The year is 2000-ish. I’m probably nine or ten years old, and visiting a friend’s house just a few blocks away. His dad is glued to a PC screen like it was a matter of life and death, furiously clicking away. I get closer to see a swarm of demons and skeletons overwhelm his character, followed by a line of read text that read: YOU HAVE DIED.
That game, I’d find out after running upstairs to ask my friend what I’d just witnessed, was Diablo II, and I was absolutely terrified to go anywhere near it. Plus, I still had dial-up (and it stayed that way until like 2005, which at that point World of Warcraft had its hooks completely in me), so the action-RPG classic completely passed me by the first time around.
Fast forward about two decades, and Diablo II: Resurrected is on the horizon.
Resurrected is Blizzard’s latest foray into reviving one of their timeless classics from the studio’s heyday. The prior attempt, Warcraft III: Reforged, released to widespread critical disaster from fans and reviewers alike, but Diablo II’s resurrection already seems like its off to a significantly better start.
Old Rituals, New Visuals
Diablo II: Resurrected, right out of the gate, seems like one of the more faithful remasters that I’ve played in a very long time from a technical perspective. The gameplay is definitely “retro” in all senses of the word, to the point where I actually didn’t really “get it” during my first hour or two of playtime. It wasn’t until I realized that controller support was added that I really grasped what made Diablo so addicting, and I found myself consumed for the next two days.
For those who just want to play Diablo II again with a fresh (and I do mean fresh) coat of paint, this is exactly what Blizzard is giving you. The remastered cinematics, menus, and in-game visuals alike are all absolutely gorgeous, and it seems like Blizzard has taken the job of
reviving resurrecting what’s widely held as one of the greatest roleplaying games ever very seriously.
One of the biggest new additions to Diablo II is the cross-progression between all platforms. Players will be able to access their characters and keep their progress wherever they play the game, with loot, skills, quest progress, and everything else in tow. All they need to do is link their Battle.net account, and you’re good to go. As a Nintendo Switch owner, this is especially enticing.
Through Hell and Back
I made it through the majority of Diablo II: Resurrected’s first act during the beta (it’s still going on right now, but today – the time of posting this blog anyway – is the final day of beta access). It’s delightful. You’ve probably already read reviews about how good Diablo II is, or you’ve even more likely to have experienced it yourself, so I’m sure I don’t need to tell you that the game is fun.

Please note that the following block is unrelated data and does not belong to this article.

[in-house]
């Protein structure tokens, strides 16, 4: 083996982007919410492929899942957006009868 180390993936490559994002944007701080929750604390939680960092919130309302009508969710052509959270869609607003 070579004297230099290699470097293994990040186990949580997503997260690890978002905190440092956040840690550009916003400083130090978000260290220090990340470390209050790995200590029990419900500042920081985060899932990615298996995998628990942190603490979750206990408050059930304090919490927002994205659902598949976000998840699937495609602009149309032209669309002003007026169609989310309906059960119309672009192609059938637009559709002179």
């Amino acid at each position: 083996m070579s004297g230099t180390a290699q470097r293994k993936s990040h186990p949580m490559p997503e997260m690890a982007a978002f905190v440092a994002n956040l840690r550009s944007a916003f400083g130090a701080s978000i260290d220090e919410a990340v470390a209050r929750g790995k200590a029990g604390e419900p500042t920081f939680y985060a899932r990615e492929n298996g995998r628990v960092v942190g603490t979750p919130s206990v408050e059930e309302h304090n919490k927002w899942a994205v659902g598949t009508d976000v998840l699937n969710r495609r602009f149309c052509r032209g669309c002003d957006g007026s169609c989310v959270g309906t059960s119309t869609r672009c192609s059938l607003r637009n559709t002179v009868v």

Resurrected will include all of the content from both the original Diablo II and its expansion Diablo II: Lord of Destruction, which spans five acts in total. Across the first act, I did encounter a few extremely minor bugs. Namely, my character occasionally clipped an inch or two backwards when I was moving, but I can count on one hand how many times that occurred. Otherwise, Diablo II: Resurrected is shaping up to be a super clean experience, and already seems to have the majority of technical issues hammered out.
Dance with the Devil
Obviously the elephant in the room amidst the beta weekend is everything that’s been happening over at Activision/Blizzard, and I’m sure there are folks who are conflicted in giving this game a shot – or maybe feeling guilty about looking forward to it – considering the headlines of the day. I’d like to quickly reiterate a few points from my last blog on the matter, in that there are far more blameless people than bad ones who deserve to get back to doing what they do for a living without having to apologize for it. Keep that in mind over the next few weeks as Resurrected nears its release date, and as Diablo IV nears completion.
All-in-all, Diablo II: Resurrected is absolutely worthy of your time. It’s a faithful upgrade to a modern classic, and has all the sharp visual updates you want, without any of the technical meddling that you don’t.
Diablo II: Resurrected releases on September 23rd for PC/Mac, Xbox, PlayStation, and Nintendo Switch.
P.S. – Holy shit is it a breath of fresh air to download and play a game that I know doesn’t have microtransactions, battle passes, or seasonal content attached to it. It’s just really nice to play something that you know has a start, middle, and end. Maybe I’m just old though.
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